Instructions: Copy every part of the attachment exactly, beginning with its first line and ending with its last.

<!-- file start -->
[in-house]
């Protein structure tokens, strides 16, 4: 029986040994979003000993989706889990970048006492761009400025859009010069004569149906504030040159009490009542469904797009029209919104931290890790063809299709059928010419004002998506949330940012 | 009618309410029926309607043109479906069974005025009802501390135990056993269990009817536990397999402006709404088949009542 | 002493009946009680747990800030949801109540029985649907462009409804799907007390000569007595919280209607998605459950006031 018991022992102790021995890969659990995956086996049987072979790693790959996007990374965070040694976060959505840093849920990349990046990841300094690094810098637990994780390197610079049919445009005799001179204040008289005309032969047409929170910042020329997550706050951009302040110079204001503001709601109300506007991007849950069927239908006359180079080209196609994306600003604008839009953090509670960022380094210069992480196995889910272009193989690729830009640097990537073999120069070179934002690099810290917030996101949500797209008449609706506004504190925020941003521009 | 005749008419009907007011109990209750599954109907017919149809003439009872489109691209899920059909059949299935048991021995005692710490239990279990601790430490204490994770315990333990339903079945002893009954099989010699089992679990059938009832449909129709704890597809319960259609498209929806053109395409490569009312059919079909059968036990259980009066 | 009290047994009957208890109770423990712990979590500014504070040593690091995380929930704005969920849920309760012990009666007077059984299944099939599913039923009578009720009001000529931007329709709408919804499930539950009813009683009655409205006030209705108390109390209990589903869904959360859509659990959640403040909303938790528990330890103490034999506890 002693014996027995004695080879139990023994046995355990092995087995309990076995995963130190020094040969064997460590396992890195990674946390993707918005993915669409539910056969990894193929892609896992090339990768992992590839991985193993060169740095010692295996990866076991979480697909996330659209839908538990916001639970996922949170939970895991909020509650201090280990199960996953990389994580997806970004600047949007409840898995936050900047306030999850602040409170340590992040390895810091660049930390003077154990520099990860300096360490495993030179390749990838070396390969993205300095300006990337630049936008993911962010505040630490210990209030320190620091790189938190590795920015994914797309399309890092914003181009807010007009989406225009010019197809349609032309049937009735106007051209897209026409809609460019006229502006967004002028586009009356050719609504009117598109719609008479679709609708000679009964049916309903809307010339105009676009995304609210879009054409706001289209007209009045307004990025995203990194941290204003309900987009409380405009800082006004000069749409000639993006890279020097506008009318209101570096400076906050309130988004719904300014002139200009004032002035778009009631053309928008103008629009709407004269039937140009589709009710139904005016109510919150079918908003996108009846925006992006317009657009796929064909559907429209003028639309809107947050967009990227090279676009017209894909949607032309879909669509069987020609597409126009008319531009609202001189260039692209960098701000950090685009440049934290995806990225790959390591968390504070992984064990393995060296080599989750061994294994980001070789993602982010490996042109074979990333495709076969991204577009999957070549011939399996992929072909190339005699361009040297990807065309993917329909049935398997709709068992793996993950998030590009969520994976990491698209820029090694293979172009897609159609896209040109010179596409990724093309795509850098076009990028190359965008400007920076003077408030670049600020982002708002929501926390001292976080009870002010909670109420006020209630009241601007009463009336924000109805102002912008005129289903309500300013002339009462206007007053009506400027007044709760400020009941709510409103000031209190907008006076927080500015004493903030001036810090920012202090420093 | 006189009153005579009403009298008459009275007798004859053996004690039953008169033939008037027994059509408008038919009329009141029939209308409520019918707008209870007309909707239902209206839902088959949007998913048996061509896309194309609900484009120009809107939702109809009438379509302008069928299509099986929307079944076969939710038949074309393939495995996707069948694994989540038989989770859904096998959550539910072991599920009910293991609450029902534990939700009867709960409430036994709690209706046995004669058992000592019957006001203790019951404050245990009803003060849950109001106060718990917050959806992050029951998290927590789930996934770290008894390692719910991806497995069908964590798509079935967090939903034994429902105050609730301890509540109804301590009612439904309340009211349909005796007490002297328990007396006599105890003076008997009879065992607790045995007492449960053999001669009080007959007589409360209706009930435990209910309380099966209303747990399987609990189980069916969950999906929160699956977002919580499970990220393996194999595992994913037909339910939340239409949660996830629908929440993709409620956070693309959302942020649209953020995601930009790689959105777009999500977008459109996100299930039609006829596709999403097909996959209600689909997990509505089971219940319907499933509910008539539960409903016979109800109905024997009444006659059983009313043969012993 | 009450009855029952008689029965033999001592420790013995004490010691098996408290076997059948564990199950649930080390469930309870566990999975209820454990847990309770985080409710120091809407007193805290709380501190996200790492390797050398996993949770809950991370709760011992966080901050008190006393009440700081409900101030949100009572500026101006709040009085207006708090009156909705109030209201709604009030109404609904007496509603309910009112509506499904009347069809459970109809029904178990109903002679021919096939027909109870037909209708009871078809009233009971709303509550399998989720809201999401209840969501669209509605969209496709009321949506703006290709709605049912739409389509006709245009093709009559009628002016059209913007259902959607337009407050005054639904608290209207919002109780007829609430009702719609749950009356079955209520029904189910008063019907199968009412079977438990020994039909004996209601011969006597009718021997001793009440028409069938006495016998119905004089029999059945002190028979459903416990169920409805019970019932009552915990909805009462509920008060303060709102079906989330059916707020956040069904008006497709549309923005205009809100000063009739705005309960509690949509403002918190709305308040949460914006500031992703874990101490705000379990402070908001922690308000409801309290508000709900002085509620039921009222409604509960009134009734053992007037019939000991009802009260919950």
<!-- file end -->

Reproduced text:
[in-house]
């Protein structure tokens, strides 16, 4: 029986040994979003000993989706889990970048006492761009400025859009010069004569149906504030040159009490009542469904797009029209919104931290890790063809299709059928010419004002998506949330940012 | 009618309410029926309607043109479906069974005025009802501390135990056993269990009817536990397999402006709404088949009542 | 002493009946009680747990800030949801109540029985649907462009409804799907007390000569007595919280209607998605459950006031 018991022992102790021995890969659990995956086996049987072979790693790959996007990374965070040694976060959505840093849920990349990046990841300094690094810098637990994780390197610079049919445009005799001179204040008289005309032969047409929170910042020329997550706050951009302040110079204001503001709601109300506007991007849950069927239908006359180079080209196609994306600003604008839009953090509670960022380094210069992480196995889910272009193989690729830009640097990537073999120069070179934002690099810290917030996101949500797209008449609706506004504190925020941003521009 | 005749008419009907007011109990209750599954109907017919149809003439009872489109691209899920059909059949299935048991021995005692710490239990279990601790430490204490994770315990333990339903079945002893009954099989010699089992679990059938009832449909129709704890597809319960259609498209929806053109395409490569009312059919079909059968036990259980009066 | 009290047994009957208890109770423990712990979590500014504070040593690091995380929930704005969920849920309760012990009666007077059984299944099939599913039923009578009720009001000529931007329709709408919804499930539950009813009683009655409205006030209705108390109390209990589903869904959360859509659990959640403040909303938790528990330890103490034999506890 002693014996027995004695080879139990023994046995355990092995087995309990076995995963130190020094040969064997460590396992890195990674946390993707918005993915669409539910056969990894193929892609896992090339990768992992590839991985193993060169740095010692295996990866076991979480697909996330659209839908538990916001639970996922949170939970895991909020509650201090280990199960996953990389994580997806970004600047949007409840898995936050900047306030999850602040409170340590992040390895810091660049930390003077154990520099990860300096360490495993030179390749990838070396390969993205300095300006990337630049936008993911962010505040630490210990209030320190620091790189938190590795920015994914797309399309890092914003181009807010007009989406225009010019197809349609032309049937009735106007051209897209026409809609460019006229502006967004002028586009009356050719609504009117598109719609008479679709609708000679009964049916309903809307010339105009676009995304609210879009054409706001289209007209009045307004990025995203990194941290204003309900987009409380405009800082006004000069749409000639993006890279020097506008009318209101570096400076906050309130988004719904300014002139200009004032002035778009009631053309928008103008629009709407004269039937140009589709009710139904005016109510919150079918908003996108009846925006992006317009657009796929064909559907429209003028639309809107947050967009990227090279676009017209894909949607032309879909669509069987020609597409126009008319531009609202001189260039692209960098701000950090685009440049934290995806990225790959390591968390504070992984064990393995060296080599989750061994294994980001070789993602982010490996042109074979990333495709076969991204577009999957070549011939399996992929072909190339005699361009040297990807065309993917329909049935398997709709068992793996993950998030590009969520994976990491698209820029090694293979172009897609159609896209040109010179596409990724093309795509850098076009990028190359965008400007920076003077408030670049600020982002708002929501926390001292976080009870002010909670109420006020209630009241601007009463009336924000109805102002912008005129289903309500300013002339009462206007007053009506400027007044709760400020009941709510409103000031209190907008006076927080500015004493903030001036810090920012202090420093 | 006189009153005579009403009298008459009275007798004859053996004690039953008169033939008037027994059509408008038919009329009141029939209308409520019918707008209870007309909707239902209206839902088959949007998913048996061509896309194309609900484009120009809107939702109809009438379509302008069928299509099986929307079944076969939710038949074309393939495995996707069948694994989540038989989770859904096998959550539910072991599920009910293991609450029902534990939700009867709960409430036994709690209706046995004669058992000592019957006001203790019951404050245990009803003060849950109001106060718990917050959806992050029951998290927590789930996934770290008894390692719910991806497995069908964590798509079935967090939903034994429902105050609730301890509540109804301590009612439904309340009211349909005796007490002297328990007396006599105890003076008997009879065992607790045995007492449960053999001669009080007959007589409360209706009930435990209910309380099966209303747990399987609990189980069916969950999906929160699956977002919580499970990220393996194999595992994913037909339910939340239409949660996830629908929440993709409620956070693309959302942020649209953020995601930009790689959105777009999500977008459109996100299930039609006829596709999403097909996959209600689909997990509505089971219940319907499933509910008539539960409903016979109800109905024997009444006659059983009313043969012993 | 009450009855029952008689029965033999001592420790013995004490010691098996408290076997059948564990199950649930080390469930309870566990999975209820454990847990309770985080409710120091809407007193805290709380501190996200790492390797050398996993949770809950991370709760011992966080901050008190006393009440700081409900101030949100009572500026101006709040009085207006708090009156909705109030209201709604009030109404609904007496509603309910009112509506499904009347069809459970109809029904178990109903002679021919096939027909109870037909209708009871078809009233009971709303509550399998989720809201999401209840969501669209509605969209496709009321949506703006290709709605049912739409389509006709245009093709009559009628002016059209913007259902959607337009407050005054639904608290209207919002109780007829609430009702719609749950009356079955209520029904189910008063019907199968009412079977438990020994039909004996209601011969006597009718021997001793009440028409069938006495016998119905004089029999059945002190028979459903416990169920409805019970019932009552915990909805009462509920008060303060709102079906989330059916707020956040069904008006497709549309923005205009809100000063009739705005309960509690949509403002918190709305308040949460914006500031992703874990101490705000379990402070908001922690308000409801309290508000709900002085509620039921009222409604509960009134009734053992007037019939000991009802009260919950």